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performing arts

Flamenco in flight

Spain's deep economic crisis is forcing artists to perform increasingly abroad

Flamenco dancer Carlos Rodríguez performing 'Gala flamenca' in London. Ampliar foto
Flamenco dancer Carlos Rodríguez performing 'Gala flamenca' in London.

Spain's flamenco artists are being driven to perform abroad more than ever as a result of the crisis. The massive recent rise in the value-added tax rate on theatrical performances, which went up from eight percent to 21 percent last September, coupled with a crisis that, in the best of cases, has seen culture department budgets slashed in half, have reduced the number of work opportunities available to performers at home, forcing them to look for new markets outside of Spain and, in some cases, lower their appearance fees.

There are at least 44 festivals devoted exclusively to flamenco around the world and the number keeps on growing. Brazil, Canada, Poland, Turkey and Russia are among the countries to have recently begun hosting festivals, adding to more established events in places such as France and Japan.

The Flamenco Festival, set up by composer Miguel Marín in the United States in 2001, is a good example of how the genre is expanding around the world. Since the first edition in New York, Washington and Boston, the festival has also established itself in London, where the 10th holding of the event ended on March 27 with the premiere of Gala flamenca, the first show to be directed by dancer and choreographer Ángel Rojas and featuring Antonio Canales, Carlos Rodríguez, Belén López, Jesús Carmona and classical and contemporary dancer Sol Picó, who showed she could also stomp her feet in pointe shoes.

"There has been much less work in Spain since 2010 and performers are more disposed to leave, even knowing that the money is much lower abroad because costs also increase," Marín, who also heads up festivals in Chile, Brazil and Moscow, explains.

"There is a market for flamenco around the world — what we need now is for supply to adapt to the demand. In the majority of countries they pay from around 10 percent to 50 percent less than in Spain; nevertheless in Japan they pay more than at home."

We know things are bad in Spain, but in Japan we still pay the same"

Dancer and choreographer Eva Yerbabuena, who opened the London Flamenco Festival on March 15 with the premiere of her new work simply titled ¡Ay!, sees traveling abroad as an inevitable career step. "We work both outside and within Spain, but there are performers who spend more time abroad," she says.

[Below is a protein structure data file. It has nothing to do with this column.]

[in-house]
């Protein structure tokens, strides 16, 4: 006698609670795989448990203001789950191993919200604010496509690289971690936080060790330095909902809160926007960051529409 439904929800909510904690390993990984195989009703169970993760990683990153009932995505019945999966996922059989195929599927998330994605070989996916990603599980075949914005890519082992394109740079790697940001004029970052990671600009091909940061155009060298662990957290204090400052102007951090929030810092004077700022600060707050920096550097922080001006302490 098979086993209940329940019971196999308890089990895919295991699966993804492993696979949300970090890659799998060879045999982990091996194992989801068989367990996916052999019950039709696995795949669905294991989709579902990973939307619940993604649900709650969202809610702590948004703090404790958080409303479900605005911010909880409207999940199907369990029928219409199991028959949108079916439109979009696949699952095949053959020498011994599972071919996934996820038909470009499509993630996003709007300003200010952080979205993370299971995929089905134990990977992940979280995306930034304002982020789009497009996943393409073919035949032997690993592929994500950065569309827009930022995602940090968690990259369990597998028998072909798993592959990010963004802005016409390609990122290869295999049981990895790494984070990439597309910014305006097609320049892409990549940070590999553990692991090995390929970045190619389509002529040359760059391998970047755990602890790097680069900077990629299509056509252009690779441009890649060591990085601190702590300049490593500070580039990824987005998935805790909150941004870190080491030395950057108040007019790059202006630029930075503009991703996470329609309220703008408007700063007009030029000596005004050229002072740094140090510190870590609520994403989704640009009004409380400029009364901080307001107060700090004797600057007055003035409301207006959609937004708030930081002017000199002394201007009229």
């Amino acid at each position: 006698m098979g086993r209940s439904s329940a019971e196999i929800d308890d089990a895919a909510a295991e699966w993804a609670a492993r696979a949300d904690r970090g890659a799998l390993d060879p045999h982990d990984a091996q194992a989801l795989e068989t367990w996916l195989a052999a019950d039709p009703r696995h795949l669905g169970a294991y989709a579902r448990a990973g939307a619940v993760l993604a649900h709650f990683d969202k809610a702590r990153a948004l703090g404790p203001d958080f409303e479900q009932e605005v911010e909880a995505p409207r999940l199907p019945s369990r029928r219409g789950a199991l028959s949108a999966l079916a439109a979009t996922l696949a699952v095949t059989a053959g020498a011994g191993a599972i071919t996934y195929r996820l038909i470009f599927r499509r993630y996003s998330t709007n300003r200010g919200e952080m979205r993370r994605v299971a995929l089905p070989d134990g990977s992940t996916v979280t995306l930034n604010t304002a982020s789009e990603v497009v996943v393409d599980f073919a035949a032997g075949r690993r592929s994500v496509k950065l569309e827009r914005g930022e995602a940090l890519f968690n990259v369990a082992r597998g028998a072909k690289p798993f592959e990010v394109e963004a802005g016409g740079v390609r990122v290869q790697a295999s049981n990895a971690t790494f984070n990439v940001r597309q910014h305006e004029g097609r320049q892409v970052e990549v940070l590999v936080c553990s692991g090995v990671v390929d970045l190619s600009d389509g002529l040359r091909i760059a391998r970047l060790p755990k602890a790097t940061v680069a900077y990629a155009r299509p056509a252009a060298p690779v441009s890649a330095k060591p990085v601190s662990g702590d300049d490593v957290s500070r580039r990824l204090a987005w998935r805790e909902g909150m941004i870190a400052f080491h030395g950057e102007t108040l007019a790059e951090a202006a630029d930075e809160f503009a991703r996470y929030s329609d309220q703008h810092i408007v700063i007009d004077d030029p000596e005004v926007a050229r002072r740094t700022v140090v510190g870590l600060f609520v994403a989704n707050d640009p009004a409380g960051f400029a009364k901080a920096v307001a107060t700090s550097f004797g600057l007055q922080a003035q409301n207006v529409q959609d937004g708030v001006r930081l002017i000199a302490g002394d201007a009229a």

"Nobody is a prophet in their own country and even less so in this profession. First you have to leave to get your work known abroad and that is when they start to value you here." The event at the Sadler's Wells theater ended up filling 90 percent of its seats. "I receive 40 emails a day from performers who want to work with us and I guess it is because there are fewer opportunities in Spain," says Sandrine Rabassa, artistic director of the Mont-de-Marsan Arte Flamenco festival in France, which will celebrate its 25th anniversary in July.

The festival has managed to plan ahead for the crisis by attracting sponsors for some years.

Another of the great champions of flamenco in Europe is Ernestina Van de Noort, artistic director and founder of the Netherlands' Flamenco Biennial, which has been held in Amsterdam, Rotterdam and Utrecht, among other cities, since 2006. The last edition, held in January, featured big names such as Israel Galván, Arcángel, Mayte Martín and Carmen Linares, among others.

"Our aim is to end the misunderstanding there is in the Netherlands that classifies flamenco as folklore, when in reality it is a very open contemporary art form," Van de Noort says.

Dancer and choreographer Yoko Komatsubara, one of the pioneers of flamenco in Japan where she has headed up her own company for the last 43 years, also organizes a festival in Tokyo. "We know that things are very bad in Spain, but we in Japan always pay the same. We haven't lowered the appearance fees even though there is also a crisis here," she says.

"We are saving on other things, such as the number of rehearsal days — before we had 30 and now just 10 — or the category of the hotels." In July Komatsubara will direct the Sol de España festival, which will commemorate 400 years of relations between Spain and Japan.